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The Flourishing Through Leisure Model: Supporting Well-Being Through Leisure

by Linda Heyne and Lynn Anderson

Leisure is a source of well-being for many people, and a powerful force for positive change in a person’s life. Leisure offers diverse choices for participation, including arts and culture, hobbies, socializing, sports, volunteering, and nature-based activities, among many others. Through leisure, people experience positive emotions, which link directly to health and well-being (Fredrickson, 2009). Leisure can fulfill creative-expressive needs and help people derive purpose and meaning in their lives, which can lead to personal development and self-determination. Leisure also provides opportunities for social relationships, a key contributor to happiness (Seligman, 2002).

Leisure participation for the purpose of well-being is at the heart of the profession of therapeutic recreation. This article describes a practice model used in therapeutic recreation called the Flourishing through Leisure Model: An Ecological Extension of the Leisure and Well-Being Model (Anderson & Heyne, 2012). Based on the Leisure and Well-Being Model (Carruthers & Hood, 2007; Hood & Carruthers, 2007), a social model of disability, and recent discoveries in positive psychology, the Flourishing through Leisure Model follows a strengths orientation. That is, instead of developing services based on a person’s disability or deficits, services are built around the person’s unique strengths, goals, aspirations, and dreams. An ecological perspective is also used because resources in a person’s environment are important sources of support for leisure participation and strengthening well-being.

Figure 1: Flourishing Through Leisure Model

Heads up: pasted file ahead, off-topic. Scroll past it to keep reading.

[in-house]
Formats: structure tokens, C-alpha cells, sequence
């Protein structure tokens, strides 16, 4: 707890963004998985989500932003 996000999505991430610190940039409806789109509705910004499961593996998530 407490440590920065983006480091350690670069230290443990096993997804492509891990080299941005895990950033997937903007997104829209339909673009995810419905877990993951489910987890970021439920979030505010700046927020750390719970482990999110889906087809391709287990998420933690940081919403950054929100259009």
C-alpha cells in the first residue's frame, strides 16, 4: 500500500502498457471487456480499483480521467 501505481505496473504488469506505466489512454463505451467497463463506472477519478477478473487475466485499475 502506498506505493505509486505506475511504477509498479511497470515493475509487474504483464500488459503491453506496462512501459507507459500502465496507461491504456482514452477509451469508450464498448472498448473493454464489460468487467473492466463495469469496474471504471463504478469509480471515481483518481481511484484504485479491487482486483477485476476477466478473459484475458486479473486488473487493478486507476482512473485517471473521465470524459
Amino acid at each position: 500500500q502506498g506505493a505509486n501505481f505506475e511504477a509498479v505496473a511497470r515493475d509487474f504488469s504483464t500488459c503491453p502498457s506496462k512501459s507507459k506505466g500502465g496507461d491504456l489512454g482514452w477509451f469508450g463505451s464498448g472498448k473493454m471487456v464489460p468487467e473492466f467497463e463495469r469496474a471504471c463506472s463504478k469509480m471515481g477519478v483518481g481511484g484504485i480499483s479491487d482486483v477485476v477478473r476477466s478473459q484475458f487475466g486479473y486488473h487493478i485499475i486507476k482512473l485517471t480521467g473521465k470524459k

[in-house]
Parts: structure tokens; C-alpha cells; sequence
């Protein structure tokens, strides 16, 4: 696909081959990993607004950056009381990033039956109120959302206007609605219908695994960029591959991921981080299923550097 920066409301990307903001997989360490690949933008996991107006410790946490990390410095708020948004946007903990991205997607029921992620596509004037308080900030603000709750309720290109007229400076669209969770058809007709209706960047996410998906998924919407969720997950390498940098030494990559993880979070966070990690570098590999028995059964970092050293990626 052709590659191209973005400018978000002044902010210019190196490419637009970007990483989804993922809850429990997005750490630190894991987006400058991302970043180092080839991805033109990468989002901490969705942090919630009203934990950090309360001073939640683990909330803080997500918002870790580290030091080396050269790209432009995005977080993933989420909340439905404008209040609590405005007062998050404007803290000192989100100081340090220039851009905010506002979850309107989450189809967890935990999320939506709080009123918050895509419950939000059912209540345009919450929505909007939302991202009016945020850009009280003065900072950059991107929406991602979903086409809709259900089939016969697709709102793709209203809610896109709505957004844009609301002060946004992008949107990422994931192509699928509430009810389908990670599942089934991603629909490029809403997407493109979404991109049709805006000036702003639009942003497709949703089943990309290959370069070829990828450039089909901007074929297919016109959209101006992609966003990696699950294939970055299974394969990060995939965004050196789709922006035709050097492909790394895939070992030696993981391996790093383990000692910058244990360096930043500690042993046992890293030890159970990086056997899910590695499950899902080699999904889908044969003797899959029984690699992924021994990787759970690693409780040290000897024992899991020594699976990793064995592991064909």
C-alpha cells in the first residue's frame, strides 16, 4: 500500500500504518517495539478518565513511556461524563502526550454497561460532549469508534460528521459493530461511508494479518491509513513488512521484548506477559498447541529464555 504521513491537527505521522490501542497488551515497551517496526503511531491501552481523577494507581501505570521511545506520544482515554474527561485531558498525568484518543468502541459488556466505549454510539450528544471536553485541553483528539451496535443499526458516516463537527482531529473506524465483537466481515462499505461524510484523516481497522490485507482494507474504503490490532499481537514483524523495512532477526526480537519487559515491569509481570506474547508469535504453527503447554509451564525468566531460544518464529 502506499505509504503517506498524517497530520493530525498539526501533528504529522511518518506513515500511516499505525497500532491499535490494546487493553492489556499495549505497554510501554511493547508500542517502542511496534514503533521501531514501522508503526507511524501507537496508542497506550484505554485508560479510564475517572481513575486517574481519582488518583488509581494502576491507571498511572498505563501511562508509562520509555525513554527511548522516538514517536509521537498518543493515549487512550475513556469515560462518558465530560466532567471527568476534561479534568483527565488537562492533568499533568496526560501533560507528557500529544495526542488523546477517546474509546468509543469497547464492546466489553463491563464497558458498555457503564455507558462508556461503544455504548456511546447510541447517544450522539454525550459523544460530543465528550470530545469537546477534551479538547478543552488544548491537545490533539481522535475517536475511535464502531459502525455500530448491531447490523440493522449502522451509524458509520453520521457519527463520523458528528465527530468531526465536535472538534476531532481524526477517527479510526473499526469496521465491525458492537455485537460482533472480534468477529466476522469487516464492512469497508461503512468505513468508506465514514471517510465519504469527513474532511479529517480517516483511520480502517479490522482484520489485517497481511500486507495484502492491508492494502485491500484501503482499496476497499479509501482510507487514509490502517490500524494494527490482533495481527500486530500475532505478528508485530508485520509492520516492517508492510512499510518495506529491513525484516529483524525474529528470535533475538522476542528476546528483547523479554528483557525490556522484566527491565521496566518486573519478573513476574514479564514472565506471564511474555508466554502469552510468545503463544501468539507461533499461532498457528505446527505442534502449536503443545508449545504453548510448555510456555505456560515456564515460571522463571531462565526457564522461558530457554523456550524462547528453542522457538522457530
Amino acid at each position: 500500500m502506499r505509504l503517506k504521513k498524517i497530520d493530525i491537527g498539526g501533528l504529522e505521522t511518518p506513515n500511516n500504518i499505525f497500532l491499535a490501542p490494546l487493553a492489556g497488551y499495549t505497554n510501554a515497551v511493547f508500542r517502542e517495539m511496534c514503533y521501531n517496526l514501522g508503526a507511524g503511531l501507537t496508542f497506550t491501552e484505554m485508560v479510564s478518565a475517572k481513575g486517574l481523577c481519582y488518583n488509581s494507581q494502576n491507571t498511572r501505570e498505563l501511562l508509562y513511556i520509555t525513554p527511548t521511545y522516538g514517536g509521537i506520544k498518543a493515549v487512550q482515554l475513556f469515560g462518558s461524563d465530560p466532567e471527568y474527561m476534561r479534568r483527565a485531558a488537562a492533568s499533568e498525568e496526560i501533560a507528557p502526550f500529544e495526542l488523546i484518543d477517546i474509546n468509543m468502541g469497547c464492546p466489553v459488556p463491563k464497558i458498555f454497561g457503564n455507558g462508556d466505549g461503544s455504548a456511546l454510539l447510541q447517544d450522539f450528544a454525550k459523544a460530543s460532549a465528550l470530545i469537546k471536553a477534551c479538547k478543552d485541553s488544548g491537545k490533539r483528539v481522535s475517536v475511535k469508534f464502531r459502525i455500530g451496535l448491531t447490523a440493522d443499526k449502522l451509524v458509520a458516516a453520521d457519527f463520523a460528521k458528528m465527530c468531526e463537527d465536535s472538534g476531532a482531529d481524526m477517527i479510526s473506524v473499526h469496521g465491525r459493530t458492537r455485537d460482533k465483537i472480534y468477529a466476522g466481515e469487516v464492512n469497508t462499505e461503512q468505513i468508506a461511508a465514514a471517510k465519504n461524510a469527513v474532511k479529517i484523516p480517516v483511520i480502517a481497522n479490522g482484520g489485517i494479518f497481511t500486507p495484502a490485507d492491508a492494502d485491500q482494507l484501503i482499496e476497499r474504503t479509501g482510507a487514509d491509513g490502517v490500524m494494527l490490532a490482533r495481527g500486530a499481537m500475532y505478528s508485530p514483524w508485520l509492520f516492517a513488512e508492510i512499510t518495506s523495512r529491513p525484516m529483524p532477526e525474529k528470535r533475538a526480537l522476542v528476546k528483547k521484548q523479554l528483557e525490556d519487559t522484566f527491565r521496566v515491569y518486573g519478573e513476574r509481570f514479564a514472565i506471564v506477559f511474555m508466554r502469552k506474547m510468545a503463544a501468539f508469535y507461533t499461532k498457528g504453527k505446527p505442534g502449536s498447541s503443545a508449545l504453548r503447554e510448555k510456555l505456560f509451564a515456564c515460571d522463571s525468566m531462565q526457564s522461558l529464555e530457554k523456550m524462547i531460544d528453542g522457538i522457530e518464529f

Figure 1: Flourishing Through Leisure Model

Overview of the Model

The left side of the Flourishing through Leisure Model (see Figure 1) shows what the therapeutic recreation specialist does, and the right side shows the outcomes the participant experiences (see the labels at the bottom of the model). The interactive arrow at the bottom indicates that the therapeutic process is driven by the participant’s goals, dreams, and aspirations, a key aspect of the strengths approach.

The left half of the model looks at the person in their environment. Here, two focus areas guide the services provided by the therapeutic recreation specialist: personal strengths of the participant (represented by the image of the person) and environmental resources (represented by the image of the house). As such, the therapeutic recreation specialist helps participants enhance their experience of leisure and build internal strengths while tapping environmental resources to support the participant’s progress toward greater well-being.

The right half of the model shows the outcomes of therapeutic recreation services, depicted by a flower emerging from the rich combination of personal strengths and environmental resources. The outcomes manifest as enhanced leisure experiences and positive change across the domains of well-being. These outcomes, in which the participant experiences successful, satisfying, and productive engagement with their life, lead to a flourishing life.

The Leisure Experience